Thus far, we’ve discussed Niggun from a general standpoint within the Alter’s Rebbe’s philosophy, and by extension briefly examined how the individual can use Niggun to enrich his or her Avodat Hashem. However, Niggun is certainly not limited to the individual experience, and may wield tremendous power on the communal level.
Niggun’s unique communal power can be demonstrated through stories like the following one, which take place every week on college campuses across North America.
In an upstate New York university, amid the raucous Friday night partying, a different sort of party is taking place in a small house one block off campus. Yossie and Bracha, the campus Chabad shaliakh couple, are seated around a crowded folding table, with a white, lace tablecloth. A sophomore sporting long curly hair under a trendy cap complemented by a Phish T-shirt plants his arm on Yossi’s long black coat. A junior wearing denim shorts provides a similar contrast to Bracha’s long skirt. But as this motley group shares Niggunim late into the night, these differences don’t seem to matter, the shared Niggun breaks down barriers if for only a moment, and makes them one.
Niggun has a striking ability to create unity among disparate groups of Jews. At Chabad Farbrengens,[xiv] Jews who usually might not have much meaningful conversation or commonality come together, and while they sing together, their differences seem inconsequential. In the context of a Farbrengen, Jews from highly disparate frames of reference are able to share the experience of Niggun. Niggun belongs to all Jews, from the ex-convict to the Torah scholar. Niggun is in a sense democratizing. All Jews, no matter their level of ritual comfort, are able to participate together in this simple but powerful form of Avodat Hashem.
Although Niggunim can be a powerful force of internal Jewish unity, paradoxically they also have an exclusionary quality: different Jewish groups are set apart from one another by the Niggunim they sing (or don’t sing). When a person is not familiar with a particular group’s Niggunim, he or she can try to sing along, but will still in a sense be excluded from the group. In personal experience at Farbrengens and Seudat Shelishit gatherings, people who knew the in-group’s Niggunim and could begin Niggunim were immediately recognized as insiders, while those who could not were identified as outsiders. While some might deplore the potential exclusiveness such a phenomenon creates, by adding a deeper level of complexity to a group’s ethos, Niggunim become a means of solidifying a group’s shared identity. A group who shares deep, moving experiences together becomes closer to each other and identify more strongly, allowing them to accomplish more together. The deeper the connection people share, the fewer the boundaries between them and their ability to act and interact as a unit.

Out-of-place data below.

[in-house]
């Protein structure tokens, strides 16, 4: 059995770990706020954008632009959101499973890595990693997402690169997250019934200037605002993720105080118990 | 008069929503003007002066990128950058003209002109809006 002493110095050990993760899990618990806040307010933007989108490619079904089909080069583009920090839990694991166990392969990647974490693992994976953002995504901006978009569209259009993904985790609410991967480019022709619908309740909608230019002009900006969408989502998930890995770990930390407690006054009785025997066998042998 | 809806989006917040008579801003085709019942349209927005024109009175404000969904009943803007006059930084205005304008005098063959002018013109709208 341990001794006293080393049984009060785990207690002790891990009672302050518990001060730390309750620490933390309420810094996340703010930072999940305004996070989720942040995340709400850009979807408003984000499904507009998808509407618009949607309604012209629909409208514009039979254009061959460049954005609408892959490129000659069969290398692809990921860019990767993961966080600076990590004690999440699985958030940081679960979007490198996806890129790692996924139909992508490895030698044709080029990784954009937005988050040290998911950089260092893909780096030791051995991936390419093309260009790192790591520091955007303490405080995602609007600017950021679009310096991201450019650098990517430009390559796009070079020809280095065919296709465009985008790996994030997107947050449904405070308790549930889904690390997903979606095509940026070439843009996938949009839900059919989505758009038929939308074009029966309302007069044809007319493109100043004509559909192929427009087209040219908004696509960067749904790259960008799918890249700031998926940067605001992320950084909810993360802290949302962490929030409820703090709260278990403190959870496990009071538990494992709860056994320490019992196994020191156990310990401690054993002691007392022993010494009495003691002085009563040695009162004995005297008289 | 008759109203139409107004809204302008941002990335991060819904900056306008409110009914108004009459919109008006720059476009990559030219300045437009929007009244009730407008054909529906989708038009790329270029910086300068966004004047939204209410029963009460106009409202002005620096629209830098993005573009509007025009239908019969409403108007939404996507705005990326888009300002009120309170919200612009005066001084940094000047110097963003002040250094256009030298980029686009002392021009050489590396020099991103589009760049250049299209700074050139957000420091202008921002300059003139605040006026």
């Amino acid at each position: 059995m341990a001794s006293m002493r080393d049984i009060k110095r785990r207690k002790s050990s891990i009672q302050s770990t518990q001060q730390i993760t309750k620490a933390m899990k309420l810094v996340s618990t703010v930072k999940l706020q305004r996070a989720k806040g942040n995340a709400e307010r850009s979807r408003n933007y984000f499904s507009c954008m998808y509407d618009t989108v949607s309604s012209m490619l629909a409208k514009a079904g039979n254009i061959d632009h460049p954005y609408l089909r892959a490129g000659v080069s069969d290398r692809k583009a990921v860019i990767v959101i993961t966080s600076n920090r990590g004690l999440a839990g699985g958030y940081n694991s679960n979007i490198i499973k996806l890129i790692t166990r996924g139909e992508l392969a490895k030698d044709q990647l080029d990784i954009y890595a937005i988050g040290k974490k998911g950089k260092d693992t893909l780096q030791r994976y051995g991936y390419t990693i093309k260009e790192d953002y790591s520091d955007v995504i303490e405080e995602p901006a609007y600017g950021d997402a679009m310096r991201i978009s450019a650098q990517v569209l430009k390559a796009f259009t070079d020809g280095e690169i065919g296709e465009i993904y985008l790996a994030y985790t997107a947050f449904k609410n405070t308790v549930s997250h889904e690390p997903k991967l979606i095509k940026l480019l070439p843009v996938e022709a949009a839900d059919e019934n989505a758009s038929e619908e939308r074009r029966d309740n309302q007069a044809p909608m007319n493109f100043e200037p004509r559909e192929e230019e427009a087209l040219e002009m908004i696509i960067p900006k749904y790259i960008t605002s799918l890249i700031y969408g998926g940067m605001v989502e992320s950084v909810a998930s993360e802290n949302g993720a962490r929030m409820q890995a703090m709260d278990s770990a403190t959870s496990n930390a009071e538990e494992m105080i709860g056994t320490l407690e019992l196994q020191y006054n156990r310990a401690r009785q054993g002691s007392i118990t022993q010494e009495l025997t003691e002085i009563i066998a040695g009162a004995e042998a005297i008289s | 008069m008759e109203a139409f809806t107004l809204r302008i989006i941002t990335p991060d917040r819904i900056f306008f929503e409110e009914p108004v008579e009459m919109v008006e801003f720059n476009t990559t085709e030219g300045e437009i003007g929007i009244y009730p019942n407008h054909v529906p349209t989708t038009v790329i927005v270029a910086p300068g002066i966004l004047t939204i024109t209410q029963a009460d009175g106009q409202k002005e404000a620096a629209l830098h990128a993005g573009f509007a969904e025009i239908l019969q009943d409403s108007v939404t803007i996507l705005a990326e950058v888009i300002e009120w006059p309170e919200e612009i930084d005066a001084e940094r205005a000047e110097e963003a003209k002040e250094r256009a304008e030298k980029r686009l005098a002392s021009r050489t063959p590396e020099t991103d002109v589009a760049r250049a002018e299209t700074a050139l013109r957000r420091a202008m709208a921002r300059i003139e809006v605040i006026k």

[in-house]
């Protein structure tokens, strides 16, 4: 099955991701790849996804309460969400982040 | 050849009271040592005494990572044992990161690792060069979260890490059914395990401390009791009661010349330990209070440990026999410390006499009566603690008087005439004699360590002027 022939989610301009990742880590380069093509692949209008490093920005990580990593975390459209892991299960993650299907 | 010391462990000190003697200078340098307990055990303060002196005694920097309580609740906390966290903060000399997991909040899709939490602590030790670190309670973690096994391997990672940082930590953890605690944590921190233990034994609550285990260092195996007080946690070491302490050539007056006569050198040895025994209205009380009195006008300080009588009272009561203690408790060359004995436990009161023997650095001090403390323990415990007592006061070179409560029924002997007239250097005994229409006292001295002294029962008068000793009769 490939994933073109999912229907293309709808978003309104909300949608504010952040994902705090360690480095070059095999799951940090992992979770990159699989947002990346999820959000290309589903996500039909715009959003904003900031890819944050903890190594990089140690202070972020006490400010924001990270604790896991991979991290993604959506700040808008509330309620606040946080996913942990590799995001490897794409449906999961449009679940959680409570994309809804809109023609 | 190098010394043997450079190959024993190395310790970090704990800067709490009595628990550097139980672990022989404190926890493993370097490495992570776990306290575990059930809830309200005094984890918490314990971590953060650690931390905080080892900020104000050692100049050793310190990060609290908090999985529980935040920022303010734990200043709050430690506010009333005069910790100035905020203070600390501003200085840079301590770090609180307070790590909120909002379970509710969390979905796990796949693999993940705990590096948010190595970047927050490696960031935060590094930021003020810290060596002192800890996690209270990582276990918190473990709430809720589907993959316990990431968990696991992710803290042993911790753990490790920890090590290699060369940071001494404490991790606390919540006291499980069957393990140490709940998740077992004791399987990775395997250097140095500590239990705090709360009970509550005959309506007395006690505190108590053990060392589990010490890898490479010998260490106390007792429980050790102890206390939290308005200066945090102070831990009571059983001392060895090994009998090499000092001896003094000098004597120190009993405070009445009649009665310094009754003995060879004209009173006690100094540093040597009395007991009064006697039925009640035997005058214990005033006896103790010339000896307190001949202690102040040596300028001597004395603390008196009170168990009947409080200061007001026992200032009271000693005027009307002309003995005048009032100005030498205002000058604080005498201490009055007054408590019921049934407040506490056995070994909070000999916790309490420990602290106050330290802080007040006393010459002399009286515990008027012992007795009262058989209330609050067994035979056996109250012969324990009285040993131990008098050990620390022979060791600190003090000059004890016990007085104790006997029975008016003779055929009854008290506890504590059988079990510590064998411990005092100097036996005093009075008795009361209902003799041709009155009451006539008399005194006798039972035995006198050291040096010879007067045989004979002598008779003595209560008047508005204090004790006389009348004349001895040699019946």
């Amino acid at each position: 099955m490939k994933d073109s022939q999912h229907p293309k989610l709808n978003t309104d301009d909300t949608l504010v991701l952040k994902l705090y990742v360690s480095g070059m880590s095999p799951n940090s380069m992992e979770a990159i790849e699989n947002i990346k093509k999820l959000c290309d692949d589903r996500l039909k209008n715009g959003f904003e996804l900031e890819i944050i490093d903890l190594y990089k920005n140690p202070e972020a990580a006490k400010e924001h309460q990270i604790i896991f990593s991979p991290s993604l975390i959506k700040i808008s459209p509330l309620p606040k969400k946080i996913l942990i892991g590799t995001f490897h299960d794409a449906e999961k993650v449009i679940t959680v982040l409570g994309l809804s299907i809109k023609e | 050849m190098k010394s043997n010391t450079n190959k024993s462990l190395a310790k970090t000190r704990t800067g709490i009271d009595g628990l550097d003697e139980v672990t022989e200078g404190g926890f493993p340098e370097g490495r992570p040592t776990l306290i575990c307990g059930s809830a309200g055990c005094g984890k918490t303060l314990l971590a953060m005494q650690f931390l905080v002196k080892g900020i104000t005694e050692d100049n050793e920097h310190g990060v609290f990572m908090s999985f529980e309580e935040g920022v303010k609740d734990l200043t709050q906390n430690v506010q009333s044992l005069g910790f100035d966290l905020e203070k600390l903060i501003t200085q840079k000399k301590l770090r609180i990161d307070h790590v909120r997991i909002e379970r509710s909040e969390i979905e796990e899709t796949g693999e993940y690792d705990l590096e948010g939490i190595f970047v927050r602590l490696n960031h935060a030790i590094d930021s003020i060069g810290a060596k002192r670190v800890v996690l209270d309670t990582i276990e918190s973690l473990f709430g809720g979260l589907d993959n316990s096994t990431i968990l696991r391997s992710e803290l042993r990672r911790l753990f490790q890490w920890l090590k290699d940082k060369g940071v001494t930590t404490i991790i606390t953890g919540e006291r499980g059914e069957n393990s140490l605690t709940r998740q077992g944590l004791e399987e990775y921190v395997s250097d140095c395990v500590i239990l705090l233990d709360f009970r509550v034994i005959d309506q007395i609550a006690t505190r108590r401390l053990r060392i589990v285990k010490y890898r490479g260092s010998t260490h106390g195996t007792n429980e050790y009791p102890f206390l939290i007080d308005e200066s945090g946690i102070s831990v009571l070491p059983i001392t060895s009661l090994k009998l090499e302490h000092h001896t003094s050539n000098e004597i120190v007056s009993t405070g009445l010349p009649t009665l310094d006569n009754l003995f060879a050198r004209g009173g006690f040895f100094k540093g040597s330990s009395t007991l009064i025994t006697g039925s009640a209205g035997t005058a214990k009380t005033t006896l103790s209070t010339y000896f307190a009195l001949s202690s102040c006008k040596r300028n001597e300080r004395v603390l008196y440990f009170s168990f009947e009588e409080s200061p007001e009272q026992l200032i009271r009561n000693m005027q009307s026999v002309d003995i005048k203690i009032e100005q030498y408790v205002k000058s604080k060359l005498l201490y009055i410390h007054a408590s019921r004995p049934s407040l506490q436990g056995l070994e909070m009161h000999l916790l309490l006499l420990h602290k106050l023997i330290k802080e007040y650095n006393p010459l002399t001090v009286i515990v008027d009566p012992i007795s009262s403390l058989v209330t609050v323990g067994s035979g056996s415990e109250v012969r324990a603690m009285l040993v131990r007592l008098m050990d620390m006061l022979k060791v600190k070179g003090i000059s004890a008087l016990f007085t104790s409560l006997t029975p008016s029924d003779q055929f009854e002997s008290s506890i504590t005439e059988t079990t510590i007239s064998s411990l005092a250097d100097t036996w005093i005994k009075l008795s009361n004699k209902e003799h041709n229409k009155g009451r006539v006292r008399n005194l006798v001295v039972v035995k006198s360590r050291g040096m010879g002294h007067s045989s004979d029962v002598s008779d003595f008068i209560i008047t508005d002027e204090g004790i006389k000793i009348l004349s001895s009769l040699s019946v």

Particularistic Niggunim are used within group contexts on different occasions to evoke memories of the past, as theme songs for leaders; as calls to action, to contemplation, to express collective joy, and to express intense gratitude to, or yearning for, Hakadosh Baruch Hu. Niggun is a poignant means whereby a large group can share as one in expressing and sharing such feelings, often when these feelings are so profound such that they transcend verbal expression.
In Chabad philosophy, where each Jewish individual is part of a larger, integrated unit, the unifying and shared identity building fostered by the Niggun is critical. It is a tool that allows Am Yisrael to reach spiritual peaks as a community, and ultimately fulfill their duty as a manifestation of HaKadosh Baruch Hu’s will and presence in this world.
In this context, Niggun Seder in Chabad Yeshivot can now be more fully appreciated. The beit midrash is a place where Am Yisrael attempts to connect to God through Torah and tefillah, it is a place where tradition grows and continues; it is also a place where the religious identity of young Jews is often formed. Applying the term Seder, a term normally reserved for formal study of Gemara in the beit midrash context, to Niggunim effectively puts them on the sacred level of Torah study, implying that the Niggun has a primary role in building the Jewish people and their connection to Hashem.
If Niggun has such a sacred quality, what separates it from an ordinary song? Some melodies go through an explicit process that changes them into a Niggun and will conform to a certain genre of music. Often, however, the process is more spontaneous; as previously noted, “The Niggun is the pen of the soul.”